Controlling Your Robot: USB HID/Wireless Keyboards

In this guide we’ll learn about remote-controlling robots with a USB HID device of your choice. Preferably something with buttons like a Rii mini keyboard or a tiny remote control.

Of all the different ways to control a robot, using a USB device is probably one of the easiest methods. Not only do you probably already have one handy but it’s one of the more simple things to get up and running.

Installing The Software

First, you’re going to need some way of polling a HID device from Python. I’ve seen some creative attempts at this by reading one key at a time from the terminal. Don’t do this. It’s slow, unwieldy not at all fun to control.

The trick is to grab a little library called PyUSB. Before installing it, you'll need to download libusb-dev.

sudo apt-get install libusb-dev

Then go ahead and grab PyUSB from GitHub, and install as follows:

git clone https://github.com/walac/pyusb
cd pyusb
sudo python setup.py install

Finding Your Keyboard

Next you’ll need a USB keyboard, USB presenter remote or any other HID device that pretends to be a keyboard.

Warning! If you're working directly on your Pi you'll need a separate keyboard to type on! Once Python gloms onto a keyboard, you wont be able to use it for anything else until your script is finished.

To read your keyboard in Python you’ll need to know its Vendor ID and Product ID. These are easy to find by plugging it into your Pi and running:

sudo lsusb

Sometimes your device will be the blank line. You might see a number like 1997:2433. The first part is the Vendor ID, and the second part is the Product ID. 1997 is Rii's Vendor ID so if you have a Rii keyboard you should look for it.

If you see multiple blank entries using lsusb, or have trouble identifying your device in the list then you can try:

sudo lsusb -v

This will give you a very verbose output, which you’ll have to scroll through and locate your device. It can be a bit tricky to find the relevant line, but you only have to do this once.

Once you’ve got the Vendor and Device IDs you're going to need the Python code to plug these into. The first chunk of code we’ll use will help us see exactly what output each keypress on your device results in, this way we can start to map the controls we want to use.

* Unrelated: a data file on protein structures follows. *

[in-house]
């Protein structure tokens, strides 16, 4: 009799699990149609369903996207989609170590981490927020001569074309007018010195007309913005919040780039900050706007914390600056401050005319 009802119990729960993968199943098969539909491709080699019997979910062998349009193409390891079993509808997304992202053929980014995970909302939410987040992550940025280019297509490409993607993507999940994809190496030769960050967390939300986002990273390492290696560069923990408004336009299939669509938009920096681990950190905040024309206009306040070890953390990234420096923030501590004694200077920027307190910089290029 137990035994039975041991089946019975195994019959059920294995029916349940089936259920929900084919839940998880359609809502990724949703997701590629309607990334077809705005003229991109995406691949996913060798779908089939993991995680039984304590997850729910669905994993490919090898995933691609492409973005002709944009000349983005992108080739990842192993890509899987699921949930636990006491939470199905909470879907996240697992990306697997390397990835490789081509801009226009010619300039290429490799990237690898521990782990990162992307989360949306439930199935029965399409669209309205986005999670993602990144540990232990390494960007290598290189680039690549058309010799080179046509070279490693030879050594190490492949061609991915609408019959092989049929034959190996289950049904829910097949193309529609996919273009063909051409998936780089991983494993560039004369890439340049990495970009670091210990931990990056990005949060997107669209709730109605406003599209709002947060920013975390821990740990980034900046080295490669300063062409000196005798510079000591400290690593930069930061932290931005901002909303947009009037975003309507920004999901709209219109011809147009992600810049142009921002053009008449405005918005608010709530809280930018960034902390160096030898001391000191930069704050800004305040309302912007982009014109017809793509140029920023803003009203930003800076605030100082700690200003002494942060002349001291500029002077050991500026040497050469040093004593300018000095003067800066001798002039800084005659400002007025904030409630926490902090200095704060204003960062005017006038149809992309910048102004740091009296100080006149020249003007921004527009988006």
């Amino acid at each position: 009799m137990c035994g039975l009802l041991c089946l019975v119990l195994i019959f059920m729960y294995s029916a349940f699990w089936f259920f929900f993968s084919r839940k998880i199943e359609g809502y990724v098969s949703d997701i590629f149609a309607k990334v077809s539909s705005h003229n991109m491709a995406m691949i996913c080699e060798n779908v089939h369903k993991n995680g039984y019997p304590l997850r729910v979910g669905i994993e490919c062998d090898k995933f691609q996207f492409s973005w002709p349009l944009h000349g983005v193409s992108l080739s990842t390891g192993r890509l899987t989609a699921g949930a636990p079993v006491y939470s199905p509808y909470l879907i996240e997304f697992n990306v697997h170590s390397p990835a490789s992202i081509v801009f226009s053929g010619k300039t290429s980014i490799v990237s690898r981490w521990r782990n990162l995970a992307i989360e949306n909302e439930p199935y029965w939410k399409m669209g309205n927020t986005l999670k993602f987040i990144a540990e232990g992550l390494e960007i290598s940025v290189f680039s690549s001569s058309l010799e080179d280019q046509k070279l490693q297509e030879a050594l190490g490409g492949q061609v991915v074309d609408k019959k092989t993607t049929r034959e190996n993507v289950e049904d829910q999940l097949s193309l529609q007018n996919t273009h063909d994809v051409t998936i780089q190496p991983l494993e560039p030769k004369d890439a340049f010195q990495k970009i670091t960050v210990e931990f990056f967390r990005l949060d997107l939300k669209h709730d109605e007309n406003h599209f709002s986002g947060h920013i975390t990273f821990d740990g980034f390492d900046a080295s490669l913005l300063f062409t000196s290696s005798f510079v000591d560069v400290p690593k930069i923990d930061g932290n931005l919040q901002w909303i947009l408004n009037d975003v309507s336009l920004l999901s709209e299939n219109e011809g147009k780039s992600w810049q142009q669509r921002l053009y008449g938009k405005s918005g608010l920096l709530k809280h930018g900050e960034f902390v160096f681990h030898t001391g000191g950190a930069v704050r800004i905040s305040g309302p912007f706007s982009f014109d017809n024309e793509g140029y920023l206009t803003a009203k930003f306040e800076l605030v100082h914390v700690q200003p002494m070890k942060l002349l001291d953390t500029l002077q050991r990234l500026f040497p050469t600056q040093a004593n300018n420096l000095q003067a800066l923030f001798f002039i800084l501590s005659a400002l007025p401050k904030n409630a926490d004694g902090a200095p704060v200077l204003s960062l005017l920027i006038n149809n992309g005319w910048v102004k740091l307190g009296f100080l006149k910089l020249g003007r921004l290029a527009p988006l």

Connecting

To get connected to your USB device, you'll need something along the lines of this:

Note: The Vendor ID and Product ID are hexadecimal numbers, this means you should prefix them with 0x like below.

import usb.core
import usb.util
import time

USB_IF      = 0 # Interface
USB_TIMEOUT = 5 # Timeout in MS

USB_VENDOR  = 0x1997 # Rii
USB_PRODUCT = 0x2433 # Mini Wireless Keyboard

dev = usb.core.find(idVendor=USB_VENDOR, idProduct=USB_PRODUCT)

endpoint = dev[0][(0,0)][0]

if dev.is_kernel_driver_active(USB_IF) is True:
  dev.detach_kernel_driver(USB_IF)

usb.util.claim_interface(dev, USB_IF)

while True:
    control = None

  try:
    control = dev.read(endpoint.bEndpointAddress, endpoint.wMaxPacketSize, USB_TIMEOUT)
    print control
  except:
    pass

  time.sleep(0.01) # Let CTRL+C actually exit

If everything works as expected then this code, when run as root, will show you what happens when you press some keys on your USB HID device.

Run the code, press some keys and see what happens.

If it fails, try double-checking your USB Device and Vendor ID, and make sure you're running as root.

Controlling A Robot

If you've successfully run the code and smushed some keys then you'll notice that the input is read into an array, a keyboard buffer if you will.

The dev.read call will success when a key is pressed or released, and the updated buffer will be received containing only the keys which are currently pressed.